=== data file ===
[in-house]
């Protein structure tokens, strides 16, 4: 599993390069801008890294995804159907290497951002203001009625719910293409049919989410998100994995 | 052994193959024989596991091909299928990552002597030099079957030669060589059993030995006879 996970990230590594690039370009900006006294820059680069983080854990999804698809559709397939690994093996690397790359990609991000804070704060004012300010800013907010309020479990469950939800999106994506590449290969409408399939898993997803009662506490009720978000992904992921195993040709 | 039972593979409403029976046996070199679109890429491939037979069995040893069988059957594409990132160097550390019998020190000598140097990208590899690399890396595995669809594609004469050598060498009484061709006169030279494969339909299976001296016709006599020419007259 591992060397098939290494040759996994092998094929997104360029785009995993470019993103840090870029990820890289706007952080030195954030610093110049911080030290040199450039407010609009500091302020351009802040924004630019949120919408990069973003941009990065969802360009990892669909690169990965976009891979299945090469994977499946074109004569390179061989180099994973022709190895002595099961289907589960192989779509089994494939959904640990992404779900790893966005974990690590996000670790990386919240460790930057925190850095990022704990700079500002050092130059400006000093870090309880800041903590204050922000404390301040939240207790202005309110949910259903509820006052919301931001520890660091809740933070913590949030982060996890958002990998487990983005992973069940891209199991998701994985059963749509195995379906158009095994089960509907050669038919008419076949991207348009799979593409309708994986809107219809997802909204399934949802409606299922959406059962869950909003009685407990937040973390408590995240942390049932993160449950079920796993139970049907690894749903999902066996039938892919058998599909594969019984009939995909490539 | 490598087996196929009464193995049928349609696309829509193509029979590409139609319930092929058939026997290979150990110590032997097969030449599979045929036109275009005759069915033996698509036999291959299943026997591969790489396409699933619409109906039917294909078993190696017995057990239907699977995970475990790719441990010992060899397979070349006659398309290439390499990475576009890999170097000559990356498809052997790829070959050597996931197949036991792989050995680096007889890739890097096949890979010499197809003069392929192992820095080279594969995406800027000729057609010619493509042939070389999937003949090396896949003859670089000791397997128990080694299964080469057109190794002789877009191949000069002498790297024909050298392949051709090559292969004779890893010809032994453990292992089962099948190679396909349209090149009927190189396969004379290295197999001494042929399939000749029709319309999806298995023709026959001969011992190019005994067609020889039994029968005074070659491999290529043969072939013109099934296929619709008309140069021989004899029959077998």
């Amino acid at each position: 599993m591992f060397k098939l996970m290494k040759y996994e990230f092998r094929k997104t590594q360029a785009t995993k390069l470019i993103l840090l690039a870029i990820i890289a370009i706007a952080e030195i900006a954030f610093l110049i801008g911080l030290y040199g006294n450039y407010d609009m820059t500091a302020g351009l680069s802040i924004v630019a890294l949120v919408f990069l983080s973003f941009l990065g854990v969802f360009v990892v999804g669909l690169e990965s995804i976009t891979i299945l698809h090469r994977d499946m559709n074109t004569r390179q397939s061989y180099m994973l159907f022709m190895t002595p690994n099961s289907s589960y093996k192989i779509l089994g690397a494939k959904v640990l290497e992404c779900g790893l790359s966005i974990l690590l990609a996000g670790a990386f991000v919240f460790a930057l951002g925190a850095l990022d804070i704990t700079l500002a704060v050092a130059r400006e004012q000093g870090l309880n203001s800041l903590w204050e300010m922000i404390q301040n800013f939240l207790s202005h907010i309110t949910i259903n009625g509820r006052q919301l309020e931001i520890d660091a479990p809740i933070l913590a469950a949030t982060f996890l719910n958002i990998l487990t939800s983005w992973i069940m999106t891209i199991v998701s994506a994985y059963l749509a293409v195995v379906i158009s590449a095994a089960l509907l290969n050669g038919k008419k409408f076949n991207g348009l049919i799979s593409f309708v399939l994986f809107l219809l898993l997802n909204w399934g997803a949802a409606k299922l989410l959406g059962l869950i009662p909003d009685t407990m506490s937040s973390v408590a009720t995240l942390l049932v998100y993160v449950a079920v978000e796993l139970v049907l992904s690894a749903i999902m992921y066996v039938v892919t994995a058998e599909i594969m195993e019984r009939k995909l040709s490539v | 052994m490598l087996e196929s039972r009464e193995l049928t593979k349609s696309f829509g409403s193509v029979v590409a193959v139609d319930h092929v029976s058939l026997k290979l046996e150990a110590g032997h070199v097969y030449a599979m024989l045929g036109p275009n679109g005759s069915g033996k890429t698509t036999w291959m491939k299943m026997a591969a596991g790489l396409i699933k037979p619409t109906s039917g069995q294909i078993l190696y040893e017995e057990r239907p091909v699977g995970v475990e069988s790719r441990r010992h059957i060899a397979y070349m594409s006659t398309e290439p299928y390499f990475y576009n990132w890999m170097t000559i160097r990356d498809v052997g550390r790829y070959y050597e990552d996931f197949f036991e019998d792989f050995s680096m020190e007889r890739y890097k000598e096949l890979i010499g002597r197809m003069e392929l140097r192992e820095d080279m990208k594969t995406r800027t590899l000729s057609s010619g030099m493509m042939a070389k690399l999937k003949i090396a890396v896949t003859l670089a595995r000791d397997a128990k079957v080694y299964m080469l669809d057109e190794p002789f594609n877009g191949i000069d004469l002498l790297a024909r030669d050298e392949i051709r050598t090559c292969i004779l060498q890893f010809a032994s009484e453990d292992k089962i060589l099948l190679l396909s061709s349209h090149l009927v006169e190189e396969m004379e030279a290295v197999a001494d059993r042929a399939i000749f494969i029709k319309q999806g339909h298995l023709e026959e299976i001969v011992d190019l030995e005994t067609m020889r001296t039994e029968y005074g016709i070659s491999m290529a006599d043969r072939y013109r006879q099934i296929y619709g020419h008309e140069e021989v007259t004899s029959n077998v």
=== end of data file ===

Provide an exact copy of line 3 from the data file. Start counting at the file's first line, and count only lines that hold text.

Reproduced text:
């Amino acid at each position: 599993m591992f060397k098939l996970m290494k040759y996994e990230f092998r094929k997104t590594q360029a785009t995993k390069l470019i993103l840090l690039a870029i990820i890289a370009i706007a952080e030195i900006a954030f610093l110049i801008g911080l030290y040199g006294n450039y407010d609009m820059t500091a302020g351009l680069s802040i924004v630019a890294l949120v919408f990069l983080s973003f941009l990065g854990v969802f360009v990892v999804g669909l690169e990965s995804i976009t891979i299945l698809h090469r994977d499946m559709n074109t004569r390179q397939s061989y180099m994973l159907f022709m190895t002595p690994n099961s289907s589960y093996k192989i779509l089994g690397a494939k959904v640990l290497e992404c779900g790893l790359s966005i974990l690590l990609a996000g670790a990386f991000v919240f460790a930057l951002g925190a850095l990022d804070i704990t700079l500002a704060v050092a130059r400006e004012q000093g870090l309880n203001s800041l903590w204050e300010m922000i404390q301040n800013f939240l207790s202005h907010i309110t949910i259903n009625g509820r006052q919301l309020e931001i520890d660091a479990p809740i933070l913590a469950a949030t982060f996890l719910n958002i990998l487990t939800s983005w992973i069940m999106t891209i199991v998701s994506a994985y059963l749509a293409v195995v379906i158009s590449a095994a089960l509907l290969n050669g038919k008419k409408f076949n991207g348009l049919i799979s593409f309708v399939l994986f809107l219809l898993l997802n909204w399934g997803a949802a409606k299922l989410l959406g059962l869950i009662p909003d009685t407990m506490s937040s973390v408590a009720t995240l942390l049932v998100y993160v449950a079920v978000e796993l139970v049907l992904s690894a749903i999902m992921y066996v039938v892919t994995a058998e599909i594969m195993e019984r009939k995909l040709s490539v | 052994m490598l087996e196929s039972r009464e193995l049928t593979k349609s696309f829509g409403s193509v029979v590409a193959v139609d319930h092929v029976s058939l026997k290979l046996e150990a110590g032997h070199v097969y030449a599979m024989l045929g036109p275009n679109g005759s069915g033996k890429t698509t036999w291959m491939k299943m026997a591969a596991g790489l396409i699933k037979p619409t109906s039917g069995q294909i078993l190696y040893e017995e057990r239907p091909v699977g995970v475990e069988s790719r441990r010992h059957i060899a397979y070349m594409s006659t398309e290439p299928y390499f990475y576009n990132w890999m170097t000559i160097r990356d498809v052997g550390r790829y070959y050597e990552d996931f197949f036991e019998d792989f050995s680096m020190e007889r890739y890097k000598e096949l890979i010499g002597r197809m003069e392929l140097r192992e820095d080279m990208k594969t995406r800027t590899l000729s057609s010619g030099m493509m042939a070389k690399l999937k003949i090396a890396v896949t003859l670089a595995r000791d397997a128990k079957v080694y299964m080469l669809d057109e190794p002789f594609n877009g191949i000069d004469l002498l790297a024909r030669d050298e392949i051709r050598t090559c292969i004779l060498q890893f010809a032994s009484e453990d292992k089962i060589l099948l190679l396909s061709s349209h090149l009927v006169e190189e396969m004379e030279a290295v197999a001494d059993r042929a399939i000749f494969i029709k319309q999806g339909h298995l023709e026959e299976i001969v011992d190019l030995e005994t067609m020889r001296t039994e029968y005074g016709i070659s491999m290529a006599d043969r072939y013109r006879q099934i296929y619709g020419h008309e140069e021989v007259t004899s029959n077998v």